Accuracy and reproducibility of ultra-low genotyping

Rob Lloyd is with Applied Sciences Lab and Visible Genetics Inc. Visible Genetics Inc is located in Toronto and manufactures TrueGene genotypic resistance test. Applied Sciences is in Norcross, Georgia. It has generally been accepted that if a personís viral load were above 1000 copies/ml a lab would not be able to test their blood sample for resistance. In fact if a personís viral load is below 1000 copies/ml some labs will not accept or discourage submission of the blood sample. But many individuals with <1000 copies/ml of VL would I think justifiably like to test themselves for resistance.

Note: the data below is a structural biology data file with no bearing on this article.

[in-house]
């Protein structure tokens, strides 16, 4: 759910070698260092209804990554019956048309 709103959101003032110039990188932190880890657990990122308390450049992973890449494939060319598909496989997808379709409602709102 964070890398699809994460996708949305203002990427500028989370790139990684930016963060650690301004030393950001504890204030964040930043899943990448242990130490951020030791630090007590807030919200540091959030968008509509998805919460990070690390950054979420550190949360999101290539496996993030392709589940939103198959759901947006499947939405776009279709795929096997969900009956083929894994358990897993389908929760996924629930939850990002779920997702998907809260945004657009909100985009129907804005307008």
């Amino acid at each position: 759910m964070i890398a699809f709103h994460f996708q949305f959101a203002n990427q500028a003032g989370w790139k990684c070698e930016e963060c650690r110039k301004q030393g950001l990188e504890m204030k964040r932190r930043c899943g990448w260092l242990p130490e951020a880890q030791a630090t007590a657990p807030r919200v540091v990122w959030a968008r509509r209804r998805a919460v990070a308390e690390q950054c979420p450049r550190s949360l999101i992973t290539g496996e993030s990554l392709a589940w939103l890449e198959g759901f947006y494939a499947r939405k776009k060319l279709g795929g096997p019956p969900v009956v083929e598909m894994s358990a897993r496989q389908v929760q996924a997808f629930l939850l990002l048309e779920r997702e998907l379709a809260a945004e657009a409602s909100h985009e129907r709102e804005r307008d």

Lloyd reported he detected genotypic mutations from actual samples of individuals in this study. He said sequence results demonstrated reproducible and accurate genotypes between duplicate samples at low viral loads down to 60 copies/ml. In speaking with Lloyd he has told me he can detect genotypic resistance mutations when viral load is below 50 copies/ml. In all fairness this data ought to be considered preliminary and should be subjected to confirmatory studies. A few other researchers expressed doubt or uncertainty that you could in fact reliably and reproducibly detect genotypic mutations when viral load is very low (<50 copies/ml). If you have a low viral load and request genotypic resistance testing, I would be cautious in interpreting and relying on the results. One way to address this question would be to submit 2 or more samples to the same lab and see if the results are the same. If your viral load is <50 copies performing resistance testing may offer information but its utility may be limited because you are not going to change your regimen. But if your viral load is several hundred to 1000 copies/ml detecting resistance may help in deciding to modify your regimen and what drugs to use.